- Research article
- Open Access
Inactivation of nucleolin leads to nucleolar disruption, cell cycle arrest and defects in centrosome duplication
BMC Molecular Biology volume 8, Article number: 66 (2007)
Nucleolin is a major component of the nucleolus, but is also found in other cell compartments. This protein is involved in various aspects of ribosome biogenesis from transcription regulation to the assembly of pre-ribosomal particles; however, many reports suggest that it could also play an important role in non nucleolar functions. To explore nucleolin function in cell proliferation and cell cycle regulation we used siRNA to down regulate the expression of nucleolin.
We found that, in addition to the expected effects on pre-ribosomal RNA accumulation and nucleolar structure, the absence of nucleolin results in a cell growth arrest, accumulation in G2, and an increase of apoptosis. Numerous nuclear alterations, including the presence of micronuclei, multiple nuclei or large nuclei are also observed. In addition, a large number of mitotic cells showed a defect in the control of centrosome duplication, as indicated by the presence of more than 2 centrosomes per cell associated with a multipolar spindle structure in the absence of nucleolin. This phenotype is very similar to that obtained with the inactivation of another nucleolar protein, B23.
Our findings uncovered a new role for nucleolin in cell division, and highlight the importance of nucleolar proteins for centrosome duplication.
There is increasing evidence that nucleoli play important roles in the regulation of many fundamental cellular processes, including cell cycle regulation, apoptosis, telomerase production, RNA processing, monitoring and response to cellular stress [1–3]. These multiple functions can be achieved by the transient localization of several hundred proteins within the nucleolar structure . In addition, several well known nucleolar proteins seem to have multiple functions. Amongst them, the abundant nucleolar proteins nucleophosmin (B23) and nucleolin (C23) have been the subject of numerous studies.
Although nucleophosmin and nucleolin do not share any structural homology, they seem to have numerous functions in common. The predominant location of these proteins in the nucleolus strongly suggested that they could be involved in ribosome biogenesis. Both proteins interact with nucleic acids [5, 6], and could be viewed as ribosome assembly factors. Despite the fact that endoribonuclease and molecular chaperone activities have been reported for nucleophosmin [7–9], its contribution to ribosome biogenesis is still unclear. The function of nucleolin in ribosome biogenesis has been well documented [10, 11]. Its interaction with ribosomal proteins  and with specific pre-rRNA sequences [6, 13, 14], and its implication in the first step of pre-rRNA maturation , also suggest that nucleolin could be an important ribosome assembly factor. In addition, nucleolin seems to be involved in the control of pre-rRNA accumulation [16–18].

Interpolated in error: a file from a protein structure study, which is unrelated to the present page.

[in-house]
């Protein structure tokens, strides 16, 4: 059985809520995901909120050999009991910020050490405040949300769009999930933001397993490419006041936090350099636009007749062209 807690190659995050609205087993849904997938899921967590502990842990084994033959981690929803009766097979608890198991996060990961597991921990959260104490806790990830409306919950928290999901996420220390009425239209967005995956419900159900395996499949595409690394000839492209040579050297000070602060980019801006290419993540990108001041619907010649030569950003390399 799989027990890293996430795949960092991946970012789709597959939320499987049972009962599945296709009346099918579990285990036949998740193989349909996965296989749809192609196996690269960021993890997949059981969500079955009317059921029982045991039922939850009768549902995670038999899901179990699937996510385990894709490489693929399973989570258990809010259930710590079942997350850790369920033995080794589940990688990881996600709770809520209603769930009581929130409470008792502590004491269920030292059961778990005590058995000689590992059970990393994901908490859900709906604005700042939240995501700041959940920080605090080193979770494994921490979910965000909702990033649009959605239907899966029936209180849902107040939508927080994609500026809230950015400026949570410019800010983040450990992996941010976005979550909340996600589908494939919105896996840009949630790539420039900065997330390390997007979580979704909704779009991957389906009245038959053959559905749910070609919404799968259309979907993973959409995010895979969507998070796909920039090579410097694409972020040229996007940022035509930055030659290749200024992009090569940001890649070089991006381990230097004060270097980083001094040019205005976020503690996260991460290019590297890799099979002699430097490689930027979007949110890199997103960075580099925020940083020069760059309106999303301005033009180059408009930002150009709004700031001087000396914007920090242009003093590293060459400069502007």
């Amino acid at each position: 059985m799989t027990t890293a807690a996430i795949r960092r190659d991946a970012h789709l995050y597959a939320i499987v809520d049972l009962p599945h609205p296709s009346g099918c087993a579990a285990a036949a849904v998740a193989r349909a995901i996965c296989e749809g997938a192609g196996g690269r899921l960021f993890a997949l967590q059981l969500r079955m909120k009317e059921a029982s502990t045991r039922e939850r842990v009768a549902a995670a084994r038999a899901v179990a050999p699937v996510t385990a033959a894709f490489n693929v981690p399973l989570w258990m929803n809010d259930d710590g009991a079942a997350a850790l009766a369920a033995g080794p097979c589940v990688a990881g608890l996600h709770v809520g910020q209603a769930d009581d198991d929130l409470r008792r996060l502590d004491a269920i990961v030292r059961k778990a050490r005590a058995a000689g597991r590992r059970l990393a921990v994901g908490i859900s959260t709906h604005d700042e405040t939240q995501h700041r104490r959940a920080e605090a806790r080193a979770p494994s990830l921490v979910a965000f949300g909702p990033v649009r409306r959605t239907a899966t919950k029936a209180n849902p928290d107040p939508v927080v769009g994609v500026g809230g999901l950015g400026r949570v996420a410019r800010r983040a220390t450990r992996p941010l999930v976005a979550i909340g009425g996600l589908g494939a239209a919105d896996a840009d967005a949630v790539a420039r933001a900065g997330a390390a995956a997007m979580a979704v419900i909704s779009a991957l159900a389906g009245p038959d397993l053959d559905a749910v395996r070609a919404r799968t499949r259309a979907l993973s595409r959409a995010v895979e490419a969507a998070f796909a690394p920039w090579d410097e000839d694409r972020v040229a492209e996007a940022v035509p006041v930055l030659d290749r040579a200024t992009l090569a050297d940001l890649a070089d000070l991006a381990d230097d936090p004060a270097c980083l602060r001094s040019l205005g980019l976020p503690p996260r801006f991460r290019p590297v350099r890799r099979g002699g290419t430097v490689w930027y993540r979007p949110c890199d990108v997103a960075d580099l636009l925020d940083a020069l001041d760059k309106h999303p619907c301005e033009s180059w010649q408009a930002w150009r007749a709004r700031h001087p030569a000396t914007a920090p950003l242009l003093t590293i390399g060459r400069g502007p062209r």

Several observations suggest that nucleolin is also a major actor in promoting cell proliferation. Nucleolin levels are higher in tumours and actively dividing cells [19–23], and are widely used as a marker of cell proliferation. Furthermore, overexpression of nucleolin cooperates with oncogenic mutant Ras in a rat embryonic fibroblast transformation assay .
Nucleolin seems to be able to affect ribosomal RNA gene expression in different ways. A strong link between nucleolin phosphorylation, proteolysis and the production of ribosomal RNA has been observed [25–27]. The inhibition of nucleolin proteolysis leads to lower rRNA transcription in an in vitro transcription system , while the injection of nucleolin antiserum leads to 2–3.5 fold stimulation of pre-rRNA synthesis in Chironomus tentans salivary glands . Injection of a 2–4 fold excess of nucleolin in Xenopus laevis stage IV oocytes also leads to a significant reduction in the accumulation of 40 S pre-RNA . It has also been demonstrated that nucleolin phosphorylation can be triggered by a variety of stimuli such as androgens and growth factors [29–33], and that this phosphorylation is invariably accompanied by increased rRNA transcription and cell proliferation.
In addition to nucleolar functions, nucleophosmin and nucleolin seems to share additional functions. Both proteins are histone chaperones [34, 35], and appear to be involved in different aspects of DNA metabolism and chromatin regulation [36, 37].
Nucleophosmin is also directly implicated in cancer pathogenesis, as the NPM1 gene is found mutated and rearranged in a number of haematological disorders . Nucleophosmin is essential for mouse embryonic development, as the inactivation of the Npm1 gene leads to unrestricted centrosome duplication and genomic instability . It has been proposed that during mitosis, nucleophosmin associates with duplicated centrosomes and prevents their reduplication until the G1/S phase, when it dissociates from them after phosphorylation by Cdk2/E [40, 41]. Wang et al. further showed that the centrosomal association of nucleophosmin relies on the Ran-Crm1 complex . Although nucleolin has not previously been shown to be involved in the regulation of centrosome duplication, it is interesting to note that nucleophosmin interacts directly with nucleolin , and that a nucleolin-like protein, together with other nucleolar proteins, has been found associated with centrosomal structure .